This was my second visit to the Portland Holocaust memorial. The first time was accidental. I had been walking in the park on a crisp winter afternoon and stumbled upon it. It was quite intriguing to piece together meaning as I explored. It felt like discovery.
As an adult learner I have a lot of background knowledge about the event, and so many of the visual cues were easy for me to interpret. Having also visited the Yad Vashem Holocaust memorial in Israel on two occasions, I find that a list of names of the dead is a powerful statement in and of itself. In addition, I appreciate the artistic aspect of this memorial. Its serene, secluded setting added to the experience for me because it gave me a chance to reflect. The architecture hinted at deeper meaning and was obviously crafted with intention. Taken as a whole, while the memorial itself appears understated, rather small and tucked away almost out of sight it is well orchestrated and makes a powerful statement.
As someone of Jewish heritage, reflecting on the Holocaust is difficult for me. My entire family was effected by both the Pogroms in Russia and WWII, with many of them tortured and killed. These events were recent enough to have had a profound effect on my grandparents. We have one survivor who still speaks of the horrors of her experience in a concentration camp. The second time I visited the site, with the class, I was prepared for what lay in store for me. I braced myself for it, and created emotional distance between myself and some of the aspects of the memorial that I knew would be particularly unsettling. However unpleasant it may be, I consider it an obligation to pass the message of what transpired to the next generation. Those who have experienced the events firsthand are advancing in age and soon won’t be able to give us their accounts. I believe that telling this story is a shared obligation, and as a history teacher and as someone of Jewish heritage I know that its imperative.
As for planning our strategy, the Theory of Self Determination (Deci and Ryan) resonates with me. It identifies 3 underlying motivators that intrinsically drive us as learners. These are the needs for autonomy, relatedness, and mastery. For me it is a sensible framework from which to build curriculum. For me, thinking in terms of this theory makes it easy to differentiate among learners by focusing on their learning styles and needs.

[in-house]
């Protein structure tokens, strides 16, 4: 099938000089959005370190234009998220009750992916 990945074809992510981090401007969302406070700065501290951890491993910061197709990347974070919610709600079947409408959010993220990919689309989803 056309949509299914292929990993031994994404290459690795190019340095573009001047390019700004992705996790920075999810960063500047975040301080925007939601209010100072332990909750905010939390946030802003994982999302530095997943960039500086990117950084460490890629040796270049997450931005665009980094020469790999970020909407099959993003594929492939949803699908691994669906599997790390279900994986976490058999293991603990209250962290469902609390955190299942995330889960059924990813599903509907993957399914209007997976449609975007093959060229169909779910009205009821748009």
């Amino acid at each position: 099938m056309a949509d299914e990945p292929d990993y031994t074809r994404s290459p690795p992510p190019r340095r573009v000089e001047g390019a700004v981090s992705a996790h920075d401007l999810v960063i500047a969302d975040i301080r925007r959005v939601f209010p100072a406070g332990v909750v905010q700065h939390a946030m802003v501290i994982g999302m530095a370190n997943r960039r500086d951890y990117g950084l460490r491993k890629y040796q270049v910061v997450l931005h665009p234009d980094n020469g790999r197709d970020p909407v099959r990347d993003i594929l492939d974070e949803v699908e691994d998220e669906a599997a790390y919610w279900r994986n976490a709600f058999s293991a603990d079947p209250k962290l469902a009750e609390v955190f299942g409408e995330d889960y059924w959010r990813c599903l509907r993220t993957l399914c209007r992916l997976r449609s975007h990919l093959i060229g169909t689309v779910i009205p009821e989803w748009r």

I see it as integral to keep the learner’s need for autonomy in mind when designing activities to be done at this memorial. I would build in time for students to explore at their own pace, reflect in their own way, and/or choose from a variety of possible activities to suit their learning style. For example, I envision that after a structured tour students could be given the option of staying with the interpreter for a Q & A, listening to audio clips from survivors, reading the plaques, making etchings, or sitting in silent reflection. Just as it was difficult for me to take in the memorial, it might also be difficult for other learners. Even under normal circumstances I wouldn’t want to force them to process everything at only one speed, the speed of the group as a whole, and in only one way without any variation. This is especially true when doing so could mean placing students in a learning environment that’s not an emotionally safe space for them.
After they have time to explore the memorial they could choose between writing a poem, producing another form of written reflection, song lyrics, or even graphic illustration. These activities not only satisfy the need for autonomy, but they accommodate a variety of learning styles and cater to multiple intelligences. Whatever tasks are asked of them should be goal oriented, and easily fulfill the need for students to feel that mastery of the task is within their reach.
I believe that no lesson about the Holocaust would be complete without relating it in some way to present times. Ideally we would offer extensions that provide inspiration for further projects and research. The ultimate goal would be to engage learners, in some way, enough that they are intrinsically motivated to use their newfound knowledge for the greater good in the community at large.